Mike Alexander’s “We Internet in Different Voices”

Alexander’s poetic techniques are masterful. Despite the intricate rhyme schemes, I never have the sense of the lines being rhyme-driven (except deliberately on occasion to make a satirical point); the language is varied and extraordinarily rich; the imagery is fresh and original; never stale or hackneyed, and often very startling and challenging. If by “edgy” people mean something that takes us out of our comfort zone, and into the threatening, the disturbing, the unpleasantly true, then this is certainly edgy poetry.

It is also very witty, with wonderful word-plays and sonic effects. For example, sonnet IV is written in traditional love poetry style by Ncrypt’d to seduce Kori. It begins “Listen. I want to sing to you of Love” and goes on to compare the Beloved (in line 3) to a Dove. The clichéd predictability of this rhyme deliciously positions and defines Ncrypt’d’s “love” in one neat stroke. But the fun mounts in the second quatrain:

I want to serenade you from the start,
Although my voice is not as sweet as yours,
My keening rude beside your healing art,
a cry of pain your cooing kindly cures.

The poet has deliberately deployed the clunky faux-romantic image of “serenade”; and the excessive series of alliterations on c and K (“keening” “cry” “cooing” “kindly cures”), as well as the over-the-top assonances on the u-sound (“rude”, “cooing” and “cures”), push this into a hilarious comment on the sensibility and intentions of the fictional composer— especially when you consider that he sees Kori as a sex-machine (“untried, but built for handling & endurance”) and that he plans to exploit her for pornographic profit.

Metre is used to maximum effect, with a steady iambic pentameter cunningly varied to resonate various immediate contexts. For example, line 14 of sonnet VIII reads “a cache of letters with a Polaroid”, so this line should be repeated or perhaps minutely varied as line 1 of sonnet IX to sustain the cycle’s line-linking pattern. Instead, the first quatrain of sonnet IX reads (Mom speaking):

Look at this. A cache of letters with a Polaroid?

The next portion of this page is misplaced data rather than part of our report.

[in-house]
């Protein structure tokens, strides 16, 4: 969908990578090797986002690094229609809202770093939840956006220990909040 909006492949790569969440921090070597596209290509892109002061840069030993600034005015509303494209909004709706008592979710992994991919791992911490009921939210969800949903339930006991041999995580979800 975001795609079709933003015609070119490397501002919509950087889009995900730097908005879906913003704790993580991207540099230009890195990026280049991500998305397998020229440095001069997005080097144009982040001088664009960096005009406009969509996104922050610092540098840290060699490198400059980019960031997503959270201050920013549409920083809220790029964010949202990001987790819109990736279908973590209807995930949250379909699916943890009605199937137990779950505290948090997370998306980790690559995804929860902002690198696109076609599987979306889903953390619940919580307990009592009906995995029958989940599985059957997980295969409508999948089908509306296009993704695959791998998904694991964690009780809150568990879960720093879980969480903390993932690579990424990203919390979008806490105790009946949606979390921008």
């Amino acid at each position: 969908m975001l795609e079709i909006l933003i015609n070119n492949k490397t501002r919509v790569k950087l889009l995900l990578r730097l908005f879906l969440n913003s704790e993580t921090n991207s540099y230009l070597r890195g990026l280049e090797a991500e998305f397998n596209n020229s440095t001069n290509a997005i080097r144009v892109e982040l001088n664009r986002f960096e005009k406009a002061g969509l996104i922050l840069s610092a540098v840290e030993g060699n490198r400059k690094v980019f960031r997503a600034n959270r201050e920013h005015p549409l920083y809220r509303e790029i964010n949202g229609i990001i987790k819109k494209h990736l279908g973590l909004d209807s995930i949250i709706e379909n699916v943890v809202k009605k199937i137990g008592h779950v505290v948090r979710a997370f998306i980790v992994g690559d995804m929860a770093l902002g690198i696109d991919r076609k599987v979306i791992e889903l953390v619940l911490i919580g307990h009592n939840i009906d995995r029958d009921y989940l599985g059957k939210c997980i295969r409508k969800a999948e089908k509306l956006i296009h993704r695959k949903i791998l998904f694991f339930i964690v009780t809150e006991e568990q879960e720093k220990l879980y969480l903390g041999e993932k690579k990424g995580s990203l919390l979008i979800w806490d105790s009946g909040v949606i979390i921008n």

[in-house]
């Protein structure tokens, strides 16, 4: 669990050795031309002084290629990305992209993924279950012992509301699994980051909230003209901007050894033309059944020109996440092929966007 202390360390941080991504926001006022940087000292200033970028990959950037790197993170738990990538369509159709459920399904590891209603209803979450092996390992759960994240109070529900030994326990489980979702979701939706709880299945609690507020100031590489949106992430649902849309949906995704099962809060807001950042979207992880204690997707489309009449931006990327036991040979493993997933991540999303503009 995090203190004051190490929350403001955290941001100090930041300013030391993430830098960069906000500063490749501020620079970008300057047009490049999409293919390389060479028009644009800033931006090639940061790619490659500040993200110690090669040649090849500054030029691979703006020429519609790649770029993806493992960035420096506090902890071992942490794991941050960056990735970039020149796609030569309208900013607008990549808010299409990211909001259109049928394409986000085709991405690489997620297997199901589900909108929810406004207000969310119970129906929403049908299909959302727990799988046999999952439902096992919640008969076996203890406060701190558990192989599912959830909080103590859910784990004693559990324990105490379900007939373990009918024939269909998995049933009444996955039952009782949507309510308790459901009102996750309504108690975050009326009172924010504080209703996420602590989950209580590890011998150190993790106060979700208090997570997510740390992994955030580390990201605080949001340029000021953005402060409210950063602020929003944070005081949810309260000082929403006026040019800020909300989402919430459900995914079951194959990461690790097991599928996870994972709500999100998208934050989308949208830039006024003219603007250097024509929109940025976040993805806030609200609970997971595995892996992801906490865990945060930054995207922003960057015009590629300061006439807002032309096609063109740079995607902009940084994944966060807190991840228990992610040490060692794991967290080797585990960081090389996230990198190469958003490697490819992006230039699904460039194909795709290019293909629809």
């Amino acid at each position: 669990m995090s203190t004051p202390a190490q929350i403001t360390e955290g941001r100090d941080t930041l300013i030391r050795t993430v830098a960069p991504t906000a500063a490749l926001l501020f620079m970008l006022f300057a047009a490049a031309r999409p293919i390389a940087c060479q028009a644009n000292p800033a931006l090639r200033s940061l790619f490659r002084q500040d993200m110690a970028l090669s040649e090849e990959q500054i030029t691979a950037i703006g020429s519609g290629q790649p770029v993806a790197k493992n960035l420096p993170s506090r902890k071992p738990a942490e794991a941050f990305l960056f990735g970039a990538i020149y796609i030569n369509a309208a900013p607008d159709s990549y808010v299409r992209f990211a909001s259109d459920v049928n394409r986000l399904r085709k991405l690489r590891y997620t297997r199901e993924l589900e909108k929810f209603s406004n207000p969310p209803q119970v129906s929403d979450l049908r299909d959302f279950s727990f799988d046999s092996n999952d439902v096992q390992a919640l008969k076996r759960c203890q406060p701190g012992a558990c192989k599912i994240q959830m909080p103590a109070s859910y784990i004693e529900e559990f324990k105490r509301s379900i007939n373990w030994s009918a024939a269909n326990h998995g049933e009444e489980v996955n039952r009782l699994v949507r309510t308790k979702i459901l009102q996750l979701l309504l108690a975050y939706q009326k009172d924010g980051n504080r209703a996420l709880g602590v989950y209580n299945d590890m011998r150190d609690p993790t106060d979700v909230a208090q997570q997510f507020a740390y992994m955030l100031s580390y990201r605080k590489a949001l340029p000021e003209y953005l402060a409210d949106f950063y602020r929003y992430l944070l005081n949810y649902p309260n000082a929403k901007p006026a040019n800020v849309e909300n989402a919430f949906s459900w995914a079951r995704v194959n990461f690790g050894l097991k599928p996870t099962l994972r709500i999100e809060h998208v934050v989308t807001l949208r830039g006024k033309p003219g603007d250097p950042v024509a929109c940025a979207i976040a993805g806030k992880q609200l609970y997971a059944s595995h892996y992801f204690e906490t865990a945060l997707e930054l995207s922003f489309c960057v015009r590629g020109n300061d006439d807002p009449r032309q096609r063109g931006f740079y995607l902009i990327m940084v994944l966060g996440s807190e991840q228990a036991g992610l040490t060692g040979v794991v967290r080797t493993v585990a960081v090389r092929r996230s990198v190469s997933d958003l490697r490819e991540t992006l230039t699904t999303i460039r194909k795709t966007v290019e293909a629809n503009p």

Look at this. Trashy poetry some creep’s
been sending you? You think I’m paranoid?
Goddam right, girl. Guys don’t play for keeps.

I baulked at the first line: surely a mistake! Had some weird word processor error spawned this marked deviation from the cycle’s normal link pattern, a deviation which is moreover strongly hypermetrical? But, of course, the extra words are intended to be a disruptive intrusion: in the context of Mom’s wonderfully-rendered emotive colloquiality, the supernumerary beats of “Look at this” (along with the repetition of that imperative phrase in the next line) mimetically enact her insistent, intrusive ranting.

I’ve changed my mind now about the title. It draws together much of the essence of the cycle. The word “Internet” suggests a subtle web of links between present and past, media trash and ancient myth, ideal and actual, the banality of evil and the imagination of poetry. Its use as a verb reinforces those links. And the interweaving of various voices is certainly there.

What a combination! Social satire, pop culture, coming-of-age story, incisive psychological study, mythic journey, cautionary moral fable of decline and fall, highly intricate, skilfully-wrought traditional verse form — and a blooming (pun intended) good read to boot! More ancient than Ovid, more intricately wrought than a Spenserian sonnet cycle, more sordidly raw than a Jerry Springer Xtreme bitch-slapping spectacle! This is astonishing poetry — clever, complex work from a master poetic craftsman who has pulled off a major compositional feat.